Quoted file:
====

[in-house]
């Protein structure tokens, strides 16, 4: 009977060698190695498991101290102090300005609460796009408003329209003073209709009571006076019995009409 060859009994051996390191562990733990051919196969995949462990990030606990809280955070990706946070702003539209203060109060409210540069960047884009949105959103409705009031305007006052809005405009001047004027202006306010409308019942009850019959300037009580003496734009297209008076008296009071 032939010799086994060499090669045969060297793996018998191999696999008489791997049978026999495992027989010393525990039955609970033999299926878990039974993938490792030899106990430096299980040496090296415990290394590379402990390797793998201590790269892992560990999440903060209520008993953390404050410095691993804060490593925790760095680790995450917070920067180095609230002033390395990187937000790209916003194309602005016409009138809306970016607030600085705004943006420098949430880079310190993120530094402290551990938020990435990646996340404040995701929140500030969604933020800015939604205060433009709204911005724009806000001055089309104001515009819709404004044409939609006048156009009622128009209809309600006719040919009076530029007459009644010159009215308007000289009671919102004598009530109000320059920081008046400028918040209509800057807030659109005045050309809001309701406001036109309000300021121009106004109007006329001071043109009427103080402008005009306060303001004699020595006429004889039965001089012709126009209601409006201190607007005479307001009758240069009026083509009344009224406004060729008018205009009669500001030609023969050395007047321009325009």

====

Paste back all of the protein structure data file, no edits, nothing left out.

[in-house]
């Protein structure tokens, strides 16, 4: 009977060698190695498991101290102090300005609460796009408003329209003073209709009571006076019995009409 060859009994051996390191562990733990051919196969995949462990990030606990809280955070990706946070702003539209203060109060409210540069960047884009949105959103409705009031305007006052809005405009001047004027202006306010409308019942009850019959300037009580003496734009297209008076008296009071 032939010799086994060499090669045969060297793996018998191999696999008489791997049978026999495992027989010393525990039955609970033999299926878990039974993938490792030899106990430096299980040496090296415990290394590379402990390797793998201590790269892992560990999440903060209520008993953390404050410095691993804060490593925790760095680790995450917070920067180095609230002033390395990187937000790209916003194309602005016409009138809306970016607030600085705004943006420098949430880079310190993120530094402290551990938020990435990646996340404040995701929140500030969604933020800015939604205060433009709204911005724009806000001055089309104001515009819709404004044409939609006048156009009622128009209809309600006719040919009076530029007459009644010159009215308007000289009671919102004598009530109000320059920081008046400028918040209509800057807030659109005045050309809001309701406001036109309000300021121009106004109007006329001071043109009427103080402008005009306060303001004699020595006429004889039965001089012709126009209601409006201190607007005479307001009758240069009026083509009344009224406004060729008018205009009669500001030609023969050395007047321009325009």